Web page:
Inhibitory effects of antagonistic bacteria inhabiting the rhizosphere of the sugarbeet plants, on Cercospora beticola Sacc., the causal agent of Cercospora leaf spot disease on sugarbeet
More details
Hide details
Department of Plant Protection, Faculty of Agriculture, University of Tabriz, Tabriz, P.O. Box 5166614766, Iran
Department of Plant Breeding and Biotechnology, Faculty of Agriculture, University of Tabriz, Tabriz, P.O. Box 5166614766, Iran
Submission date: 2015-06-20
Acceptance date: 2016-01-11
Corresponding author
Mahdi Arzanlou
Department of Plant Protection, Faculty of Agriculture, University of Tabriz, Tabriz, P.O. Box 5166614766, Iran
Journal of Plant Protection Research 2016;56(1):6-14
In the present study, the antagonistic capability of bacterial agents inhabiting the rhizosphere of sugarbeet plants were evaluated against Cercospora beticola Sacc. under laboratory and greenhouse conditions. After preliminary screening using the dual culture method, 14 strains with higher antagonistic capability were selected for further inhibitory assays against C. beticola. Bacterial strains were identified based on the sequence data of the small subunit-rDNA (SSU-rDNA) gene. Based on the SSU sequence data, the identity of bacterial strains were determined as Bacillus (10 strains: RB1, RB2, RB3, RB4, RB5, RB6, RB7, RB8, RB9, RB10), Paenibacillus (two strains: RP1, RP2), Enterobacter (one strain: RE), and Pseudomonas (one strain: RPs). The results obtained in this study showed that in all of the assays (dual culture, volatile and non-volatile metabolites) bacterial antagonists significantly inhibited the growth of C. beticola compared to the control. Bacillus (RB2) showed the highest inhibition rate on C. beticola in all of the assays. Based on the results of the laboratory assays, three bacterial strains RB2 (Bacillus), RPs (Pseudomonas), and RE (Paenibacillus) were selected for greenhouse assays. The experiment was designed based on a completely randomised design (CRD) with the application of antagonists prior to, simultaneously, and after inoculation with C. beticola on sugarbeet leaves. The reduction in disease severity was evaluated seven days after inoculation. The results of greenhouse assays were consistent with the results of laboratory studies. The obtained results showed that bacterial antagonists significantly reduced the disease severity when compared to the control.
The authors have declared that no conflict of interests exist.
Arabi F., Nikravesh Z., Babaeizad V., Rezaeian V., Rahimian H. 2006. Occurrence of bacterial leaf spot of garden beet caused by Pseudomonas syringae pv. aptata in Iran. Iranian Journal of Plant Pathology 42: 655–671. (in Farsi with English summary).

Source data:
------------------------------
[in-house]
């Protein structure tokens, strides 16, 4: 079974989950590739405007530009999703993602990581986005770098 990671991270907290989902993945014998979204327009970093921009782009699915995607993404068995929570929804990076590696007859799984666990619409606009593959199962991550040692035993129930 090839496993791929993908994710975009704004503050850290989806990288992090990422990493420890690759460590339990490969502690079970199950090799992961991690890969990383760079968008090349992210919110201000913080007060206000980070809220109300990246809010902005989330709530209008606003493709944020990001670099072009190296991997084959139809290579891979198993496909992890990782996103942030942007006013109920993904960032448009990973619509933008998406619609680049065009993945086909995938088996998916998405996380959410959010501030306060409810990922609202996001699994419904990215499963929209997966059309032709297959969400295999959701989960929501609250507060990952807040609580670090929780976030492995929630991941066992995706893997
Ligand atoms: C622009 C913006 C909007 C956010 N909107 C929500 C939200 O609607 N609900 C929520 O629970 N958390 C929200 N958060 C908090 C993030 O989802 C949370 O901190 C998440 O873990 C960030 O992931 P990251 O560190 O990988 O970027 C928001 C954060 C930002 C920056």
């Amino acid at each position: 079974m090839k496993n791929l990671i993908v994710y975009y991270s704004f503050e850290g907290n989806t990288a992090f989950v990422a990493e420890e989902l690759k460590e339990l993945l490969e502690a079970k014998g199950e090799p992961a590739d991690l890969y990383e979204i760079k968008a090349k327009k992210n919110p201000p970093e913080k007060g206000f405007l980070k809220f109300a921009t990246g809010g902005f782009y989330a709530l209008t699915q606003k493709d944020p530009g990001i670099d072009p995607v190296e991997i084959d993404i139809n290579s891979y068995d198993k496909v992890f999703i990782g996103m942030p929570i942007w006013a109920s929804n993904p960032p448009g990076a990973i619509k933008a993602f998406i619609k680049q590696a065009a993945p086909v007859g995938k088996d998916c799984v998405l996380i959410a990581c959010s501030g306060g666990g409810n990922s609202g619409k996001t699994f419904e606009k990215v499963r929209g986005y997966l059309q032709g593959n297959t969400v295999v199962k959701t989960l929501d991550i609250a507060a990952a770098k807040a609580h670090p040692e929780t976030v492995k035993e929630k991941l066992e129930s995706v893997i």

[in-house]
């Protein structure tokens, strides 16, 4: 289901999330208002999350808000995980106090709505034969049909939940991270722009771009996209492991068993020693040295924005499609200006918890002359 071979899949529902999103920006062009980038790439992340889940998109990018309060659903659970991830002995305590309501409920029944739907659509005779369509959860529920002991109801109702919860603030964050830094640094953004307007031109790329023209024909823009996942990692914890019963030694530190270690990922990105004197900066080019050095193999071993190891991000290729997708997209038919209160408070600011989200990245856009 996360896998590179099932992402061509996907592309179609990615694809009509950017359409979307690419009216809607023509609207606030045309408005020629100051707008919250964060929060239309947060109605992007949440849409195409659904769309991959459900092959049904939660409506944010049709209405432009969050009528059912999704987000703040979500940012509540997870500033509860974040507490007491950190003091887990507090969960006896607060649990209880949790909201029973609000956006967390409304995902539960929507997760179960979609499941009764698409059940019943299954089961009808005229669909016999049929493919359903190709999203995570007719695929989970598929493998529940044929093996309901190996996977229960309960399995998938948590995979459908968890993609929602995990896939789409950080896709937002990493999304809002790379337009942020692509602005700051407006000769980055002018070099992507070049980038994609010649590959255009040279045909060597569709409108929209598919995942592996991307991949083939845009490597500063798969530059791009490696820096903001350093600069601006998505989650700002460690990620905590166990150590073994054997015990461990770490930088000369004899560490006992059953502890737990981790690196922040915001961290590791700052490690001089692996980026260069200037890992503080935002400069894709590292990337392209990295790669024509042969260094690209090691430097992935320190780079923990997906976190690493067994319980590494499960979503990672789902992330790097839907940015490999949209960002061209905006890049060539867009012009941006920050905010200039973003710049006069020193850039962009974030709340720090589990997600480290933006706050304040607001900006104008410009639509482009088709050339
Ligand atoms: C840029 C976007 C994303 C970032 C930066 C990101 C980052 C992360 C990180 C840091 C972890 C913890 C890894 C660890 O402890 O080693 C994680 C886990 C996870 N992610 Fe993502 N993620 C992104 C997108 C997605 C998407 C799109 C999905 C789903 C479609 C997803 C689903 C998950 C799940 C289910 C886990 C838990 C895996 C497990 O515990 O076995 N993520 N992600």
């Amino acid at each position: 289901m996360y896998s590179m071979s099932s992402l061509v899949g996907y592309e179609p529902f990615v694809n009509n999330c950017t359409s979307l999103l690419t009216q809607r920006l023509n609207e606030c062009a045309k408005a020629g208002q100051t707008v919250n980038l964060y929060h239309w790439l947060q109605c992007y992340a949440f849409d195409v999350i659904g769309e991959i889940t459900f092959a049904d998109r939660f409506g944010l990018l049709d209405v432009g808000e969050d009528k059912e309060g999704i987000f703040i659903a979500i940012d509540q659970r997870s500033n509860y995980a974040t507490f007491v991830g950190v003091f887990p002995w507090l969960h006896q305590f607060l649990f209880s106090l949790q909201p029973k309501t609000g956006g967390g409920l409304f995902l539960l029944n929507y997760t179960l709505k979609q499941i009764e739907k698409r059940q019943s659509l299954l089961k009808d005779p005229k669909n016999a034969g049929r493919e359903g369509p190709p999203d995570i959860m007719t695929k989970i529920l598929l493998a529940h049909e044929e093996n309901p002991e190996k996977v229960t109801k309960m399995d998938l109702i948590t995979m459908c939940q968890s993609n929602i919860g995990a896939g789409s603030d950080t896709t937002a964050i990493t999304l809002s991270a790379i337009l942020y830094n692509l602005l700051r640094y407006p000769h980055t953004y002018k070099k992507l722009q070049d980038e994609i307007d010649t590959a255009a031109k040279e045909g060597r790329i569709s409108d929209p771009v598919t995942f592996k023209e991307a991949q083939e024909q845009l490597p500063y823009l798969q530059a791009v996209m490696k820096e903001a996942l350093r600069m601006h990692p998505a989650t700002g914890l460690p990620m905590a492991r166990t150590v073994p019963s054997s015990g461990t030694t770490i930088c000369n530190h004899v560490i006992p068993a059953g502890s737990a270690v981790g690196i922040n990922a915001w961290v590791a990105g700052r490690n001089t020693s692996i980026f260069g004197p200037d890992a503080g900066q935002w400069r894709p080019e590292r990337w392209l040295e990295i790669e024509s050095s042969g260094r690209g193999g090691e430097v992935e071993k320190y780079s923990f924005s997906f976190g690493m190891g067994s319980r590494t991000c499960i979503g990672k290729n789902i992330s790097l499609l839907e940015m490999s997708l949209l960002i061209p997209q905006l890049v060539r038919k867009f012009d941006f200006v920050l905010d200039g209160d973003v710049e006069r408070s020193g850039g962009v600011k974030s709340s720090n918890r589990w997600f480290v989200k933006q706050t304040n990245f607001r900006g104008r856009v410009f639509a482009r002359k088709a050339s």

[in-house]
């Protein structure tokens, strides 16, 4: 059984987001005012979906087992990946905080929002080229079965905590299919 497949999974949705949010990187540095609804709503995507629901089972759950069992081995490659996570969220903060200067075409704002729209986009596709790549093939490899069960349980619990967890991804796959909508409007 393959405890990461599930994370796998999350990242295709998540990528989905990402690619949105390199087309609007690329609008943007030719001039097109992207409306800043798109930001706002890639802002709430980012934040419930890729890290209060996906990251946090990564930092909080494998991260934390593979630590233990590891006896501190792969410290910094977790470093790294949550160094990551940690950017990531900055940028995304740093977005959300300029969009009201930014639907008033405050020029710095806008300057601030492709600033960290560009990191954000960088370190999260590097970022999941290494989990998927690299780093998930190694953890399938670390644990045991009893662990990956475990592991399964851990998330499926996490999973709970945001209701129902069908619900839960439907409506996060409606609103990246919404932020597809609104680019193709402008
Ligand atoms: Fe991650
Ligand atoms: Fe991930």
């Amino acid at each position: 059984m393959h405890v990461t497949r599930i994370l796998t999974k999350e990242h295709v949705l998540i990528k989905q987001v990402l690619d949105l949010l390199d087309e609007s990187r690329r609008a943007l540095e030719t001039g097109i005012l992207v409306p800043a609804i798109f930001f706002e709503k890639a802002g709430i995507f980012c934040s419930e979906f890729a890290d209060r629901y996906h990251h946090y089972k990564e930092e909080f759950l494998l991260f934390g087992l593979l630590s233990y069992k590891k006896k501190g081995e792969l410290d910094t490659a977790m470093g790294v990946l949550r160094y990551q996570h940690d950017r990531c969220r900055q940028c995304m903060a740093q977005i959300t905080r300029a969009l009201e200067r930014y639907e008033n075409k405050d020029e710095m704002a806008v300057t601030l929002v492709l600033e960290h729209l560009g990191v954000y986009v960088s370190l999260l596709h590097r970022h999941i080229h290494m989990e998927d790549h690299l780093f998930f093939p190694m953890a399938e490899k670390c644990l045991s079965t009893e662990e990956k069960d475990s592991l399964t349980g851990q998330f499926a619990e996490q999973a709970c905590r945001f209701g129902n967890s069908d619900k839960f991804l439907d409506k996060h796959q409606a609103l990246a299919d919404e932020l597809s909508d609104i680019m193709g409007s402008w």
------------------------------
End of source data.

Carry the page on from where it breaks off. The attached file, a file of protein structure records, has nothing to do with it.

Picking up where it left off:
Anith K.N., Radhakrishnan N.V., Manmohandas T.P. 2003. Screening of antagonistic bacteria for biological control of nursery wilt of black pepper (Piper nigrum). Microbiologial Research 158: 91–97.
Arzanlou M., Khodaei S., Narmani A., Bababi-ahari A., Motallebi Azar A. 2014. Inhibitory effect of Trichoderma isolates on growth of Alternaria alternata, the causal agent of leaf spot disease on sunflower, under laboratory conditions. Archives of Phytopathology and Plant Protection 47 (13): 1592–1599.
Bargabus R.L., Zidack N.K., Sherwood J.E., Jacobsen B.J. 2002. Characterization of systemic resistance in sugar beet elicited by a non-pathogenic, phyllosphere-colonizing Bacillus mycoides, biological control agent. Physiological and Molecular Plant Pathology 61 (5): 289–298.
Bargabus R.L., Zidack N.K., Sherwood J.W., Jacobsen B.J. 2004. Screening for the identification of potential biological control agents that induce systemic acquired resistance in sugar beet. Biological Control 30 (2): 342–350.
Chantawannakul P., Oncharoen A., Klanbut K., Chukeatirote E., Lumyong S. 2002. Characterization of protease of Bacillus subtilis strain 38 isolated from traditionally fermented soybean in Northern Thailand. Science Asia 28: 241–245.
Cohn B., Wolff M., Cirillo P., Sholtz R. 2007. DDT and breast cancer in young women: new data on the significance of age at exposure. Environmental Health Perspectives 115 (10): 1406–1412.
Collins D.P., Jacobsen B.J. 2003. Optimizing a Bacillus subtilis isolate for biological control of sugar beet Cercospora leaf spot. Biological Control 26 (2): 153–161.
Emmert E.A.B., Handelsman J. 1999. Biocontrol of plant disease: a (Gram-) positive perspective. FEMS Microbiology Letters 171 (1): 1–9.
Fiddaman P.J., Rossall S. 1993. The production of antifungal volatiles by Bacillus subtilis. Journal of Applied Bacteriology 74 (2): 119–126.
Fridlender M., Inbar J., Chet I. 1993. Biological control of soil borne plant pathogens by a β-1,3 glucanase-producing Pseudomonas cepacia. Soil Biology and Biochemistry 25 (9): 1121–1221.
Galletti S., Luigi Burzi P., Cerato C., Marinello S., Sala E. 2008. Trichoderma as a potential biocontrol agent for Cercospora leaf spot of sugar beet. Biological Control 53 (6): 917–930.